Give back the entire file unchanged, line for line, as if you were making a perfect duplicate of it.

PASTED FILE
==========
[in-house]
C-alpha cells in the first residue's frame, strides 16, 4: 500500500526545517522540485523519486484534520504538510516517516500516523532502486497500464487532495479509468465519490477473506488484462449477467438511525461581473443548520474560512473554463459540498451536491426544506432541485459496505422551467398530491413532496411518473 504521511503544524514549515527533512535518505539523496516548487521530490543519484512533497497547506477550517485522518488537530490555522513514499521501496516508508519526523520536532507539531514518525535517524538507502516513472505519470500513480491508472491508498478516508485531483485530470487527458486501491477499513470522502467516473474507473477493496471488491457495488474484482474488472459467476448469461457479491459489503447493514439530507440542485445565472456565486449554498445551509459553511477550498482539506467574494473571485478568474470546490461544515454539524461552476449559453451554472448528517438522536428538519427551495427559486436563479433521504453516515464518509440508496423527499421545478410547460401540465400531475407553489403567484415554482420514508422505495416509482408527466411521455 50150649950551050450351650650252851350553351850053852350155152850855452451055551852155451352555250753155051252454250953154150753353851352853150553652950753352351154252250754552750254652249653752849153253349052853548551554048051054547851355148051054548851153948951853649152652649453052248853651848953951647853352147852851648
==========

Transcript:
[in-house]
C-alpha cells in the first residue's frame, strides 16, 4: 500500500526545517522540485523519486484534520504538510516517516500516523532502486497500464487532495479509468465519490477473506488484462449477467438511525461581473443548520474560512473554463459540498451536491426544506432541485459496505422551467398530491413532496411518473 504521511503544524514549515527533512535518505539523496516548487521530490543519484512533497497547506477550517485522518488537530490555522513514499521501496516508508519526523520536532507539531514518525535517524538507502516513472505519470500513480491508472491508498478516508485531483485530470487527458486501491477499513470522502467516473474507473477493496471488491457495488474484482474488472459467476448469461457479491459489503447493514439530507440542485445565472456565486449554498445551509459553511477550498482539506467574494473571485478568474470546490461544515454539524461552476449559453451554472448528517438522536428538519427551495427559486436563479433521504453516515464518509440508496423527499421545478410547460401540465400531475407553489403567484415554482420514508422505495416509482408527466411521455 50150649950551050450351650650252851350553351850053852350155152850855452451055551852155451352555250753155051252454250953154150753353851352853150553652950753352351154252250754552750254652249653752849153253349052853548551554048051054547851355148051054548851153948951853649152652649453052248853651848953951647853352147852851648